Celebrating the sesquicentennial with service

by Helen Hall
Kitchener Citizen
January 12, 2017

Canada is known as an “international forerunner” in volunteering, according to Jane Hennig, and she is encouraging Canadians to kick it up a notch during the country’s 150th anniversary this year.

Hennig is the Executive Director of the Volunteer Action Centre of Kitchener Waterloo and Area. The Centre is a non-profit organization that helps direct volunteers to opportunities at over 160 local organizations.

It has joined with other Volunteer Action Centres across Canada to sponsor the Canada 150 for 150 Volunteer Challenge. They are asking Canadians to register with them and perform 150 hours of volunteer time to celebrate Canada’s 150 birthday in 2017.

The Challenge began at the Volunteer Action Centre in Ottawa and is spreading across the country.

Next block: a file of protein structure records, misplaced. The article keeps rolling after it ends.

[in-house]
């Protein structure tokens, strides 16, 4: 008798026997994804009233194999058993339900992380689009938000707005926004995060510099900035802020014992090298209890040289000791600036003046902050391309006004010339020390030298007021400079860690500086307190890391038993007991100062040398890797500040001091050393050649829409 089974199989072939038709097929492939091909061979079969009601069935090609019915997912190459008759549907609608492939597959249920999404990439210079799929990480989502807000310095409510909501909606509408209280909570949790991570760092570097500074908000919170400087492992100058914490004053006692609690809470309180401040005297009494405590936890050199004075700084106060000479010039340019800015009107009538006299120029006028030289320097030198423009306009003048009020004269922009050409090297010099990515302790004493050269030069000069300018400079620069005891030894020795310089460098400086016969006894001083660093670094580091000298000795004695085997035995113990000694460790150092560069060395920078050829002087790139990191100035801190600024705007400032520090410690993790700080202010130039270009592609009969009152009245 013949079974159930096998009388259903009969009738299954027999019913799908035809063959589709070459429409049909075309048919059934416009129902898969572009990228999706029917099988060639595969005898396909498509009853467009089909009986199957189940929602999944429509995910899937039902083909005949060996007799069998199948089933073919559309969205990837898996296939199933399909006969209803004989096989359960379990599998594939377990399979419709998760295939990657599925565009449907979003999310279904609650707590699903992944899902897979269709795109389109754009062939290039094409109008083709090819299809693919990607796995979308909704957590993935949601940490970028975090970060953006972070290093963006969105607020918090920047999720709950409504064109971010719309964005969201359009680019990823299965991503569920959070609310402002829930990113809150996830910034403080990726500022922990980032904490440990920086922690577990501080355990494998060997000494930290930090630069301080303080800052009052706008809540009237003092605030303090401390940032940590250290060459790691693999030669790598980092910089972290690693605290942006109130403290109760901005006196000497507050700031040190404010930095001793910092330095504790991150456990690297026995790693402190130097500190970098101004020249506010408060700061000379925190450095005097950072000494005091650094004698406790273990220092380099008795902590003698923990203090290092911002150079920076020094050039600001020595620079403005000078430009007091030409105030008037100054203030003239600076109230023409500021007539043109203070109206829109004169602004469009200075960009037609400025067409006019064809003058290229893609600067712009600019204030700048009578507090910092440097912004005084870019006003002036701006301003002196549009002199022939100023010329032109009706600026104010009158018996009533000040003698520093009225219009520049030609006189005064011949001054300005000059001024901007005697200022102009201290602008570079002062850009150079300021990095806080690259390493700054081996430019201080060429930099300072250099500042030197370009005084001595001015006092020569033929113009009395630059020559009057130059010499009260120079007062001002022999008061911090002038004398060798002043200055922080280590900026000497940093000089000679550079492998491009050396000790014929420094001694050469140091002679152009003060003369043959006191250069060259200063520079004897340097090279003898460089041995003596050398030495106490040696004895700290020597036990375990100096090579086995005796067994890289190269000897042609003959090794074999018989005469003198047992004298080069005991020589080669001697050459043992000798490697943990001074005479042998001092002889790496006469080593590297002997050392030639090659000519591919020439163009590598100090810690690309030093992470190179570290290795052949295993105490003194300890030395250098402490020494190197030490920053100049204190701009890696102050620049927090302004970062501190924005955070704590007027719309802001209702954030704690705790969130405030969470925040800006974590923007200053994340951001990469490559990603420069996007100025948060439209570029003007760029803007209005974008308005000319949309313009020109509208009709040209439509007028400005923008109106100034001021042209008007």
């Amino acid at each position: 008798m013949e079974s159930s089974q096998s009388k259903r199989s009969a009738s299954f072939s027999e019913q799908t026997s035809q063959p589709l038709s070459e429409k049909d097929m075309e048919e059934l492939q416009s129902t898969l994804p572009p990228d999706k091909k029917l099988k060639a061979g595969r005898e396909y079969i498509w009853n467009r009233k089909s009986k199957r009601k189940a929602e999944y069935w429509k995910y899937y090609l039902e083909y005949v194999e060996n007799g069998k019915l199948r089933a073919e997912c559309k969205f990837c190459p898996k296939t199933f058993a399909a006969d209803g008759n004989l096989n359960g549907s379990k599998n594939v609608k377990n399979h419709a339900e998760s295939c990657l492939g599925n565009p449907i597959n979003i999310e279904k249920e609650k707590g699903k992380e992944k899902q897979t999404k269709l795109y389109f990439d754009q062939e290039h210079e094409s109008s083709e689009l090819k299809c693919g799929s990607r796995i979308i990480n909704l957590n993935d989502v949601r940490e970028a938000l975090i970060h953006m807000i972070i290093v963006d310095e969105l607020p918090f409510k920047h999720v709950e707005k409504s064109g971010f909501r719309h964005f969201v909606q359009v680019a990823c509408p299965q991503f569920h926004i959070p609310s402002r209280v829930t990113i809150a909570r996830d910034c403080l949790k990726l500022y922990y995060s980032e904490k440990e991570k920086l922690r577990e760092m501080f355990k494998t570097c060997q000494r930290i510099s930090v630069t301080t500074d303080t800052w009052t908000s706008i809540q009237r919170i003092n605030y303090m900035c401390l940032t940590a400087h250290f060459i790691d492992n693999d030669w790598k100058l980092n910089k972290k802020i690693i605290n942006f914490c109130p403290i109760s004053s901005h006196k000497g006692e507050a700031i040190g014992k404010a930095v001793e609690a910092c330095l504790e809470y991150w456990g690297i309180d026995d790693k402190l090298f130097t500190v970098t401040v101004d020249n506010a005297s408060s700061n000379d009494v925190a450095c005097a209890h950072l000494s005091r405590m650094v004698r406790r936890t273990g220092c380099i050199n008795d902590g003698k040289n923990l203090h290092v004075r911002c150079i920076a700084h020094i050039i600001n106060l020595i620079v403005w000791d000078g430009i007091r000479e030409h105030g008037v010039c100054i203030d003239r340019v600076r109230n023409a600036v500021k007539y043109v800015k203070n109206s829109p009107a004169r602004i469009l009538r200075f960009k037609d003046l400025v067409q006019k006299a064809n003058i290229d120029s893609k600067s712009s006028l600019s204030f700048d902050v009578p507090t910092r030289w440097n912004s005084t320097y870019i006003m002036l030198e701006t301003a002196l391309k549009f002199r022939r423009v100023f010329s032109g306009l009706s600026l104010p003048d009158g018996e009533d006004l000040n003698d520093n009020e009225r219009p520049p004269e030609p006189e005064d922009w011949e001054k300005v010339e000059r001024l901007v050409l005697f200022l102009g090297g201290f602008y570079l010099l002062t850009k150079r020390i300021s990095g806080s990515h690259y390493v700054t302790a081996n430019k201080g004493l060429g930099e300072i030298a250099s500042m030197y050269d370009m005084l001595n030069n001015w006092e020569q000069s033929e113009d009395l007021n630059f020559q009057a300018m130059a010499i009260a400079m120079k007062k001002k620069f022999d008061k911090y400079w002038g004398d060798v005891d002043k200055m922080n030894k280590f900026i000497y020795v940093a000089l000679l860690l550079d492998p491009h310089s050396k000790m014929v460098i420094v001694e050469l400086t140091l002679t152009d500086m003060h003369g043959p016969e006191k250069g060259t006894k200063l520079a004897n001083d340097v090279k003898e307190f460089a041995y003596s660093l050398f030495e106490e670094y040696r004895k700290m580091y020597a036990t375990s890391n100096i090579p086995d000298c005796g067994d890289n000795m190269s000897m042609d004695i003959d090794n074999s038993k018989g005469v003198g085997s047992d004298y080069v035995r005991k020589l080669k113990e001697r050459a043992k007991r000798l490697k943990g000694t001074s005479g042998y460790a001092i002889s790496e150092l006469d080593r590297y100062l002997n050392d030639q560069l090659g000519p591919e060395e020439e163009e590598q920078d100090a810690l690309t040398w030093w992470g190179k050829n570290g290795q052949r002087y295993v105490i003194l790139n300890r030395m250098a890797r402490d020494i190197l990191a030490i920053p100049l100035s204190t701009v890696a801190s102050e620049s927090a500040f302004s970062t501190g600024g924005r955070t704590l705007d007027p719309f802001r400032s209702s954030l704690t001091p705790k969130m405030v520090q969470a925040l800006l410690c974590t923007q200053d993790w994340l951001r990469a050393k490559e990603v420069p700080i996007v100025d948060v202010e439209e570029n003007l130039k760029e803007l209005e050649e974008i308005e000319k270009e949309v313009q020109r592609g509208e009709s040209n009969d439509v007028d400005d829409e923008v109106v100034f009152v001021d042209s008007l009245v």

According to statistics provided, Canadians volunteer an average of 154 hours a year. About 59 percent of our population has volunteered at some time in their lives.

Despite being so good at donating our time, volunteering in Canada is going through a “massive shift” according to Hennig.

Societal changes, such as having both parents work, and the time required by adults to care for both their children and their aging parents has put a squeeze on the amount of volunteer time that they have available.

Hennig said Statistics Canada data collected between 2009 and 2013 saw that Canada lost a million volunteers.
“We don’t want to see that trend continue,” Hennig said.

Those who want to take the challenge, can register on-line at https://www.volunteerkw.ca/.

There is also a mobile app created by Volinspire that allows you to create a volunteer profile, and can be used to share volunteer stories and track volunteer hours.

Commemorative t-shirts will be distributed to the first 10.000 who meet the challenge.

An Awards Ceremony will be held in Ottawa in early 2018 to recognize individuals who volunteered the most hours in each province and region.

There will also be recognition in special categories for new Canadians, Aboriginals, seniors and youth.